Roughly once a week, down in the tavern, Gwaine would organise a sort of games night for the knights. It mostly involved a lot of ale and a bit of gambling, and it was generally accepted that training wouldn’t start too early the next day. Anyone was welcome, and people usually split off into their own small groups of friends unless there was a particularly tense game to cheer on.
Roughly once a month, Arthur would attend. He noticed that they all tended to gather round whenever he played. It made it less fun, made it harder to pretend just for an hour or so that he was one of them and forget that he was the king. Some of them would never let him forget that. Gwaine and Merlin, on the other hand, never seemed to be able to remember it.
“Call that a bet?” Gwaine bellowed, slapping down twice the number of coins Arthur had just put forward. “Double or nothing!”
Arthur didn’t like putting down huge amounts. If he won (which admittedly didn’t seem to happen very often) then he’d feel bad taking a lot of silver from his men. Or worse, from his servant. Although of course that never happened. Still, Gwaine was almost as unfeasibly lucky as Merlin, and nobody else appeared to want to join in this round. So…
“I’ll triple it,” he told Gwaine, and slammed down the rest of his money. The knights, crowded around, cheered and laughed. Gwaine frowned, and checked his purse. There was, as Arthur well knew, plenty to cover it. “Oh, and Leon?” The tall knight looked at him questioningly. “We’ll borrow your dice for this one I think.”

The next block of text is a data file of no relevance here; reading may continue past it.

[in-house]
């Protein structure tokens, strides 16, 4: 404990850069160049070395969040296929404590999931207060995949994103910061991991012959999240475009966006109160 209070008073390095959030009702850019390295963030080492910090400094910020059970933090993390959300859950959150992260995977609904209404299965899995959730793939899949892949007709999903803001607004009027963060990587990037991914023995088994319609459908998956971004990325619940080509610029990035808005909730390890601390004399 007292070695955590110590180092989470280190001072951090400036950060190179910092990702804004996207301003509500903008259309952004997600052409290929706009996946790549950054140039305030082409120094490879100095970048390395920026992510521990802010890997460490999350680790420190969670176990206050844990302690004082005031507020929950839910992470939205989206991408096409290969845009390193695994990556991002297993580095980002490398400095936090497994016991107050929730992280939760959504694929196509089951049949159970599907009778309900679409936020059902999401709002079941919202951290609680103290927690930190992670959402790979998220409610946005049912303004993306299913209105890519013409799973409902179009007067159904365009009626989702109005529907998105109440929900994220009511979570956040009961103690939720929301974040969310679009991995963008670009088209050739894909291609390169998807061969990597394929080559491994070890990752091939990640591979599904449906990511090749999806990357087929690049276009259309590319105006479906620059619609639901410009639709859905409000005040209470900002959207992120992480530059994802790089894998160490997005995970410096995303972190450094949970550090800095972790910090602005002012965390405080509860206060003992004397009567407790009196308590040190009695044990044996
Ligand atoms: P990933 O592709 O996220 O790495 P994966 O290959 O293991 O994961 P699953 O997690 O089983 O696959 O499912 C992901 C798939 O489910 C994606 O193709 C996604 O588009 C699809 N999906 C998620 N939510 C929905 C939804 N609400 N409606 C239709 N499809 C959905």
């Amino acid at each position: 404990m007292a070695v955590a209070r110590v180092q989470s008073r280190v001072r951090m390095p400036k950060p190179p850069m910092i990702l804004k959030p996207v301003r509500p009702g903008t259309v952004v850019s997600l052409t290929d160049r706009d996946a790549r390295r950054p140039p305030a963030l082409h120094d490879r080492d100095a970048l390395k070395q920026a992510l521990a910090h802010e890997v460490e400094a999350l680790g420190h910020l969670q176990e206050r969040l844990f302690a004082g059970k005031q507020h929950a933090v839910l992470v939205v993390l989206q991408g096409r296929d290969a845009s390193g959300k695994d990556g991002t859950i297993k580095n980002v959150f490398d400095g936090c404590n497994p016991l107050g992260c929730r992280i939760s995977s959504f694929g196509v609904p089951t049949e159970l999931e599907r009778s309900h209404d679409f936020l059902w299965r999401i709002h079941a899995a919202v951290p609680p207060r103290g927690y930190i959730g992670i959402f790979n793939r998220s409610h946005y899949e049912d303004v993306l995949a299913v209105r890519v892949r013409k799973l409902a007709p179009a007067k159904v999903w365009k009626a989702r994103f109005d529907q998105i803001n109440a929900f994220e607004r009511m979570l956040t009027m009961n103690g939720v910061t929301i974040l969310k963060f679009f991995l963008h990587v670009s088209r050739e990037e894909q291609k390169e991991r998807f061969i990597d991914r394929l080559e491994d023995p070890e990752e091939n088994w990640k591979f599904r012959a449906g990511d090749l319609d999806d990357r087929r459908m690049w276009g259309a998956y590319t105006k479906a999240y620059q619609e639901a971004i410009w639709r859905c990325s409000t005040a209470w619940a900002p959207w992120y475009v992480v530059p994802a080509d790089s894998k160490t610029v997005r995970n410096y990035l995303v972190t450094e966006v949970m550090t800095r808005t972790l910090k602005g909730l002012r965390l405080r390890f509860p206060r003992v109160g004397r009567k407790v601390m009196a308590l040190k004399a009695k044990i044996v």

“What?” Gwaine looked dismayed and Arthur thought his suspicions about Gwaine’s ‘lucky’ dice and his winning ways were probably correct. “Why?”
“I wouldn’t want to be accused of cheating.”
Gwaine muttered something under his breath, and reluctantly took the dice. It wasn’t as if he wouldn’t win it all back off one of the others later, Arthur knew.
“Eight!” Gwaine cried, raising his arms triumphantly. “Hah!”
“That’s Hah your highness,” Leon reminded him, but Gwaine just shrugged.
“All equal in the tavern.”
“True,” Arthur agreed. “Though this is my last round tonight if I lose.” He glanced across at Merlin, who was eyeing the large pile of silver speculatively. Merlin would have been playing him next, and he always, without fail, managed to win against Arthur. He was never quite as ridiculously lucky against anyone else, Arthur had noticed, unless his opponent had a considerable amount of wealth or winnings already.
Merlin seemed to realise he was being watched, and straightened up, smiling far, far too innocently.
Arthur rolled the dice.
He was not entirely surprised when he rolled a ten. Nor was he surprised when his luck vanished in the next game and Merlin took all his winnings, beaming happily as he did so. Arthur caught his eye as he pocketed the money, and raised an eyebrow at him.
How did Merlin manage to look so completely and utterly guileless when he had just robbed Arthur blind with that wretched magic that Arthur wasn’t supposed to know about? It wasn’t fair. But then it was never going to be fair.
Arthur stayed in the tavern for a while, drinking with his men and watching Gwaine cheat numerous people out of their silver. Merlin didn’t seem inclined to gamble any further, his thin coat weighed down by his heavy winnings. He wasn’t drinking much either, Arthur noticed, and had stepped back from Gwaine’s noisy central crowd of gamblers, talking quietly to Percival instead.